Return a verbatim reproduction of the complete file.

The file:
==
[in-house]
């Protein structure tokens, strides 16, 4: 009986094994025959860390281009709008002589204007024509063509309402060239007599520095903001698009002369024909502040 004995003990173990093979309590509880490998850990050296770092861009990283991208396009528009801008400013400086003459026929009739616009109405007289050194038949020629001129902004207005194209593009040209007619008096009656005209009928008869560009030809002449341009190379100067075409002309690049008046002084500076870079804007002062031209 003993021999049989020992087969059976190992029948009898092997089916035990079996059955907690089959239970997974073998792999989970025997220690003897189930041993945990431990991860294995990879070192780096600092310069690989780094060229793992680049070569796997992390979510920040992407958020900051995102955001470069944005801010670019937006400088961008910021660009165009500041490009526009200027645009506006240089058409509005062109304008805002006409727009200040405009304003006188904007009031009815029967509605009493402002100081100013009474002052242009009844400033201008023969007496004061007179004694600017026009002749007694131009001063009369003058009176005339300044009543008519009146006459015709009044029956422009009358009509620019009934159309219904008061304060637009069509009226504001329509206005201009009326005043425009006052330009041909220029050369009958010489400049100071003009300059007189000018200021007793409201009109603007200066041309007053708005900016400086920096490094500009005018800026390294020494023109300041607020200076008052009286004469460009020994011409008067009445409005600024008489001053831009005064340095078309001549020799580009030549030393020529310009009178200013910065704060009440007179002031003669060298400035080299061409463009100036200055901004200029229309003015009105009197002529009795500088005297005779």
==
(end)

[in-house]
């Protein structure tokens, strides 16, 4: 009986094994025959860390281009709008002589204007024509063509309402060239007599520095903001698009002369024909502040 004995003990173990093979309590509880490998850990050296770092861009990283991208396009528009801008400013400086003459026929009739616009109405007289050194038949020629001129902004207005194209593009040209007619008096009656005209009928008869560009030809002449341009190379100067075409002309690049008046002084500076870079804007002062031209 003993021999049989020992087969059976190992029948009898092997089916035990079996059955907690089959239970997974073998792999989970025997220690003897189930041993945990431990991860294995990879070192780096600092310069690989780094060229793992680049070569796997992390979510920040992407958020900051995102955001470069944005801010670019937006400088961008910021660009165009500041490009526009200027645009506006240089058409509005062109304008805002006409727009200040405009304003006188904007009031009815029967509605009493402002100081100013009474002052242009009844400033201008023969007496004061007179004694600017026009002749007694131009001063009369003058009176005339300044009543008519009146006459015709009044029956422009009358009509620019009934159309219904008061304060637009069509009226504001329509206005201009009326005043425009006052330009041909220029050369009958010489400049100071003009300059007189000018200021007793409201009109603007200066041309007053708005900016400086920096490094500009005018800026390294020494023109300041607020200076008052009286004469460009020994011409008067009445409005600024008489001053831009005064340095078309001549020799580009030549030393020529310009009178200013910065704060009440007179002031003669060298400035080299061409463009100036200055901004200029229309003015009105009197002529009795500088005297005779």